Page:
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African American Heritage Week: William Wells Brown

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This week, I'm dedicating my posts to African American heritage, and I'll be highlighting some of the figures from American history that you may not have heard of. The first of these figures is the controversial novelist, William Wells Brown.

Brown was born into slavery in either 1814 or 1815, to a Kentucky-based slave named Elizabeth and George W. Higgins, a white planter. His father did acknowledge him formally as a son, but Brown was sold by his master, anyway. After his time spent working on steamboats near St. Louis, Brown attempted to escape with his mother, but was caught in Illinois. When he escaped again in 1834, Brown was successful in breaking free of slavery. He took the name of a friend who helped him escape, and began his education, eventually finding work in the printing office of Elijah Lovejoy, the abolitionist.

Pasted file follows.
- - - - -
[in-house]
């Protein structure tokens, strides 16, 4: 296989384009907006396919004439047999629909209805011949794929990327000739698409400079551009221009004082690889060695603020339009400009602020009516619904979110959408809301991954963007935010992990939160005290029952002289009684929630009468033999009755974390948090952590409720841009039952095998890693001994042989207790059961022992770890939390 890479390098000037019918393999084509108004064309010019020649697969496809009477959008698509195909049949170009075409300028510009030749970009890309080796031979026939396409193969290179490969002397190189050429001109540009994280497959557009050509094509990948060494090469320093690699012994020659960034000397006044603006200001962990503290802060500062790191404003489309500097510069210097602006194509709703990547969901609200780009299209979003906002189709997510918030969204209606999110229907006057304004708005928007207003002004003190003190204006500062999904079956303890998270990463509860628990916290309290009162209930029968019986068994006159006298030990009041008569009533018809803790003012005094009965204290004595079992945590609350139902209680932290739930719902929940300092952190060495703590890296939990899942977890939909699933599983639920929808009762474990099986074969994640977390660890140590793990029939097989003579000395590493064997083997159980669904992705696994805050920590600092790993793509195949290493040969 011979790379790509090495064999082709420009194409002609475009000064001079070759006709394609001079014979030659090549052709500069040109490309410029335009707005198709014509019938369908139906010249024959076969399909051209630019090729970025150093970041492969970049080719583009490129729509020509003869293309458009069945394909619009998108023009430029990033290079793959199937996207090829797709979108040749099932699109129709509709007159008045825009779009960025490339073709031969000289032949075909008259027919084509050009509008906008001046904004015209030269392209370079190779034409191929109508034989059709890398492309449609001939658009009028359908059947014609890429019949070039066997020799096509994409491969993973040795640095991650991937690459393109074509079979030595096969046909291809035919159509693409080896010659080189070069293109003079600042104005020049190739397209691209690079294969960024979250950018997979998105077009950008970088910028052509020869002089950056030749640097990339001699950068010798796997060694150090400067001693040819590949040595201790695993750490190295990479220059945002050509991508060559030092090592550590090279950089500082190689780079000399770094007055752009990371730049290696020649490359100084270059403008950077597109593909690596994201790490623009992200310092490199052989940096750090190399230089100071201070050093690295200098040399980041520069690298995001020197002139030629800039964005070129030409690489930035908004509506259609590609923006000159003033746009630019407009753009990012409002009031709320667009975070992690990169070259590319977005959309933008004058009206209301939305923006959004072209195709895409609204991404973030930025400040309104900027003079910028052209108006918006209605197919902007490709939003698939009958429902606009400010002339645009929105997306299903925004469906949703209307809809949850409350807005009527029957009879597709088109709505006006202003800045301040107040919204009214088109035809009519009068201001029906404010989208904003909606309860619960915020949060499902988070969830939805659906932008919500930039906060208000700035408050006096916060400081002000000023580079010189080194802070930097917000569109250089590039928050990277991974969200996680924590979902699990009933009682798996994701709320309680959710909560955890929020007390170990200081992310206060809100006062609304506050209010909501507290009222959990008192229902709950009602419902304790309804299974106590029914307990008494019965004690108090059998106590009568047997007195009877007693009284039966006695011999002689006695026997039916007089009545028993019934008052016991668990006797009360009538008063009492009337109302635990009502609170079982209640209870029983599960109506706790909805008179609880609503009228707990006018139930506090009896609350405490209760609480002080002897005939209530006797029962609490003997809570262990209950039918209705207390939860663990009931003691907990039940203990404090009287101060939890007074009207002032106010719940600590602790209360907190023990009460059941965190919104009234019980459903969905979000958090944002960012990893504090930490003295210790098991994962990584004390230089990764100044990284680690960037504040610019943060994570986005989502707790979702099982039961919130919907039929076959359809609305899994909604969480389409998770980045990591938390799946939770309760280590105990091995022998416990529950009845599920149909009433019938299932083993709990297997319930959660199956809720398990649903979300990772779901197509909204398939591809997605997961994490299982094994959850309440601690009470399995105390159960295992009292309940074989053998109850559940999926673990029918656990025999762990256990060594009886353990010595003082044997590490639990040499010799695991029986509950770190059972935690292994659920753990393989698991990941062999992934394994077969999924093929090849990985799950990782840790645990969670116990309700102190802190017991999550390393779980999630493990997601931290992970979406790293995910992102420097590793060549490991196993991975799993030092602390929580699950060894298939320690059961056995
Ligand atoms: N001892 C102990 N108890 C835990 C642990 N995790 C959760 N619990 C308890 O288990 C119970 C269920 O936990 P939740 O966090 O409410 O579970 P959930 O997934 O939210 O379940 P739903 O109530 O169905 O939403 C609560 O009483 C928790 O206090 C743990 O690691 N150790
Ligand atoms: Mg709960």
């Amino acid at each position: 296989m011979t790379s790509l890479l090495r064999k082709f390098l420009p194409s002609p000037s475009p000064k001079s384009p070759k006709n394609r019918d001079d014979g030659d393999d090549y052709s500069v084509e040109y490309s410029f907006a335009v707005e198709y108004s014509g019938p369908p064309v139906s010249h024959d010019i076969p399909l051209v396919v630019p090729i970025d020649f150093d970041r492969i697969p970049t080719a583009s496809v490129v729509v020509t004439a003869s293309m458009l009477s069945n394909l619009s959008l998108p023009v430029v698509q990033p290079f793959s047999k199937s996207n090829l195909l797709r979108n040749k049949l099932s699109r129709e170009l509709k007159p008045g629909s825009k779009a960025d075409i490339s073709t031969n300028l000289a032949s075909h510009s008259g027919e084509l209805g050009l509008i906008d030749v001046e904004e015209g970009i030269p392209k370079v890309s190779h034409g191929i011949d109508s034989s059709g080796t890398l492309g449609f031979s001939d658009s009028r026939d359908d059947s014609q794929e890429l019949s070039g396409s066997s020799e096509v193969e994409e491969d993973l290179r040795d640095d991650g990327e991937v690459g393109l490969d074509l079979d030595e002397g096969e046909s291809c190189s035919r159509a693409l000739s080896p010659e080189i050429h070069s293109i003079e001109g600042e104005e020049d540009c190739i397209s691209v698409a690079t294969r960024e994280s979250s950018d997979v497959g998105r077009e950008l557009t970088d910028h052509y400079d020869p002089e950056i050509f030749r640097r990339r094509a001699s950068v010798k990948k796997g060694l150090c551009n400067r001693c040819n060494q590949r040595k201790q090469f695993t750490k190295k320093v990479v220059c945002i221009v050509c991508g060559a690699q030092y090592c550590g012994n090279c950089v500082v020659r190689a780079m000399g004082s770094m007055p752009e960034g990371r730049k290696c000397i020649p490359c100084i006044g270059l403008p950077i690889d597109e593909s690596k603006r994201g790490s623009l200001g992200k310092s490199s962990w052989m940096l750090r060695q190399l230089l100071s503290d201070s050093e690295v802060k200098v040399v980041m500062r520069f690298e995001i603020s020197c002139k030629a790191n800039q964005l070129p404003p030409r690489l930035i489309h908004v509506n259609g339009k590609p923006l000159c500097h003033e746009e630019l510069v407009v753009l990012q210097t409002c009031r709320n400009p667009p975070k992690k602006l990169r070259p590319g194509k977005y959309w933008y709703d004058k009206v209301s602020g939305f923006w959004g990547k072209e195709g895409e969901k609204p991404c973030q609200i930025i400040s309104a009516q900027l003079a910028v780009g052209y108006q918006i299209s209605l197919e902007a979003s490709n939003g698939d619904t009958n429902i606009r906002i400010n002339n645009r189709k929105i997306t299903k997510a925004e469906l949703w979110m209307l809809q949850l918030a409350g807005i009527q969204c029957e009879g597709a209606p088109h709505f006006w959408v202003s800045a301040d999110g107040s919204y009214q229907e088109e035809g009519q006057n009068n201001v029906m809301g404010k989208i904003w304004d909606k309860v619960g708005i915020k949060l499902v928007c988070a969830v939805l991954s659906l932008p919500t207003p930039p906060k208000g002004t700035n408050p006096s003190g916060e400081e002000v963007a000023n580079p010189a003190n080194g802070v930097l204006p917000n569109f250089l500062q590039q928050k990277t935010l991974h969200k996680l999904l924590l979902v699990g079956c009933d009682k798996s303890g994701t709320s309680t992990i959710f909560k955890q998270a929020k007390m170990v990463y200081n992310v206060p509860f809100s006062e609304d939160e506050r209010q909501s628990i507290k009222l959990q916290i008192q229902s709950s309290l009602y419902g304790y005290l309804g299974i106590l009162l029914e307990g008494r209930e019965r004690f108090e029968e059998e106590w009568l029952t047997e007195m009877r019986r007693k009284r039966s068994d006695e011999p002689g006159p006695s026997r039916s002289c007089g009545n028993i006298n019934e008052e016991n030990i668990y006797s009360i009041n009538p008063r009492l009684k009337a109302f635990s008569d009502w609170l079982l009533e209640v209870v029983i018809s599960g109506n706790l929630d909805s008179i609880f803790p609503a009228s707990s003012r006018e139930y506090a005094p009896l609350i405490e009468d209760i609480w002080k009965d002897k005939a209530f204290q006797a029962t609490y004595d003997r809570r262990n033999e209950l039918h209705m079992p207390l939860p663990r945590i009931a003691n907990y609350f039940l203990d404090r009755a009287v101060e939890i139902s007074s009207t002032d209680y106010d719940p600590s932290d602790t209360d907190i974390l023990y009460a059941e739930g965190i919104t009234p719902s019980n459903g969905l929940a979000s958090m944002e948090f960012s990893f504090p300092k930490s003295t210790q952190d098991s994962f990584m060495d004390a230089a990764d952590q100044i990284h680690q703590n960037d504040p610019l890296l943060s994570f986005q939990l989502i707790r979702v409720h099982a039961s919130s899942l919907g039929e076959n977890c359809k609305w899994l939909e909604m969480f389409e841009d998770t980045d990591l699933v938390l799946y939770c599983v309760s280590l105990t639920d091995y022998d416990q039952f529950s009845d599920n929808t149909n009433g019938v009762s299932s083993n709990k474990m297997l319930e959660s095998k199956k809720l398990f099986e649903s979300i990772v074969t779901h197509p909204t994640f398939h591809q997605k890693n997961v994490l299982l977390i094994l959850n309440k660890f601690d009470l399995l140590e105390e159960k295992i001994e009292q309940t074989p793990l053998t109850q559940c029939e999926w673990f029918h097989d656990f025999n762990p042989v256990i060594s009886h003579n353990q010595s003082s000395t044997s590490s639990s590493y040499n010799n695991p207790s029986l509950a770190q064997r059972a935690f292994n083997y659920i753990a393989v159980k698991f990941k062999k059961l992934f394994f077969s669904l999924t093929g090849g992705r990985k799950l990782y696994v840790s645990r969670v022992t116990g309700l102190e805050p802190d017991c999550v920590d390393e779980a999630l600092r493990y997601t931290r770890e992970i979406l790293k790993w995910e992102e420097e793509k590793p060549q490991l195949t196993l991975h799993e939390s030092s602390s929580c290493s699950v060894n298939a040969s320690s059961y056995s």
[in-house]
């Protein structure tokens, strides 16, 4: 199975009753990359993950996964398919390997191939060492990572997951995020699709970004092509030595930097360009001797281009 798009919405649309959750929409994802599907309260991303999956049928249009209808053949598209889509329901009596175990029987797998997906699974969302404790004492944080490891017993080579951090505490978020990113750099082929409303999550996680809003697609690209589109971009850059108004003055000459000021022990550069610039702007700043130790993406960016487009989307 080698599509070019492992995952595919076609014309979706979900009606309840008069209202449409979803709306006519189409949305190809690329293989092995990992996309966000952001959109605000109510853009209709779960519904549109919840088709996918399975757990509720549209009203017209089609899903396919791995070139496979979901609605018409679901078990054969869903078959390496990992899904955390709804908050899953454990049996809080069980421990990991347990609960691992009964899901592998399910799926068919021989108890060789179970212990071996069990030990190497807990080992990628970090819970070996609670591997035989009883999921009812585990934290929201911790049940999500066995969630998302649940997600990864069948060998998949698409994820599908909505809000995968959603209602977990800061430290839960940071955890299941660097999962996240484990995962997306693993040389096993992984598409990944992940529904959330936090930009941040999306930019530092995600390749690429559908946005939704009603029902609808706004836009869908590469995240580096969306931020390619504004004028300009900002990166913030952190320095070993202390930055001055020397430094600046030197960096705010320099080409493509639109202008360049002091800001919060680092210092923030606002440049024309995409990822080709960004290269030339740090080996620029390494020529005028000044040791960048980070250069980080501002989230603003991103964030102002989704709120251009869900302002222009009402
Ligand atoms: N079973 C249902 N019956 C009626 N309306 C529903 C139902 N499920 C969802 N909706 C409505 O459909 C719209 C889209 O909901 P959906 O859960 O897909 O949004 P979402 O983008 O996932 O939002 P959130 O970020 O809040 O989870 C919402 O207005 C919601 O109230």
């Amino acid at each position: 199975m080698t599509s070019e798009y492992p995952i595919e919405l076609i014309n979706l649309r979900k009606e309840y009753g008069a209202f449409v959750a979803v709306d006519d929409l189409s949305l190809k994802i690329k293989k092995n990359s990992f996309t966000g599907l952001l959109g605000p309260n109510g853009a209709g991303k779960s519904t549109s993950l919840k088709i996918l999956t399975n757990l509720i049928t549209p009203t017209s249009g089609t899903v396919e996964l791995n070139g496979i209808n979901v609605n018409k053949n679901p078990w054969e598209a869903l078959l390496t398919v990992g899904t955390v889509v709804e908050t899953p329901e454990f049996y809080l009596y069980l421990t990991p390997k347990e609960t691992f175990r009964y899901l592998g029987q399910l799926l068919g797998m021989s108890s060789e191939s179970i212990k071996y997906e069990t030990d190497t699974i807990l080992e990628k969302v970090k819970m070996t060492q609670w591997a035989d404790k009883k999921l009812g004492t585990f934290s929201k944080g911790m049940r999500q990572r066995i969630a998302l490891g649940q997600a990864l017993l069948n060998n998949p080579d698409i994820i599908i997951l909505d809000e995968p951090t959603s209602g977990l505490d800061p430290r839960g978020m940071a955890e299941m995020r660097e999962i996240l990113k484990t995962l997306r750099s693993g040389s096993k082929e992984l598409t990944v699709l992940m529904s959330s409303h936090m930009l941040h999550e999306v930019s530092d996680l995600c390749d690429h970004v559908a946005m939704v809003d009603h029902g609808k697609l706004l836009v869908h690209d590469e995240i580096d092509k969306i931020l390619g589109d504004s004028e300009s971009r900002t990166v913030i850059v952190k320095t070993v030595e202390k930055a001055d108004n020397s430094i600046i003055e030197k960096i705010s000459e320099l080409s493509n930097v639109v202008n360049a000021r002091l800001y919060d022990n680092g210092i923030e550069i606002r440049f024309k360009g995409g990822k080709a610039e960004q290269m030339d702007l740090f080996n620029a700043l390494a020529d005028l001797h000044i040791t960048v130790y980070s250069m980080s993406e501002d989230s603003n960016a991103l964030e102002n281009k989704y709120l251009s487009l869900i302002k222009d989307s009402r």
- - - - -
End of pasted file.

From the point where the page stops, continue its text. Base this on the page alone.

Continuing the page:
Brown went to England with his two daughters in 1849, where he became an active abolitionist and began to write his famous works, the best known of which is "Clotel", or, "The President's Daughter: a Narrative of Slave Life in the United States." The novel is a fictional narrative, following the lives of the very real daughters of former President Thomas Jefferson and his slave, Sally Heming. The novel is widely credited with being the first novel written by an African American.

Don't forget to submit your own writing about African American heritage to the February contest!*Admin: I am not eligible for this contest.

Photo: Wiki Commons  - Public Domain License

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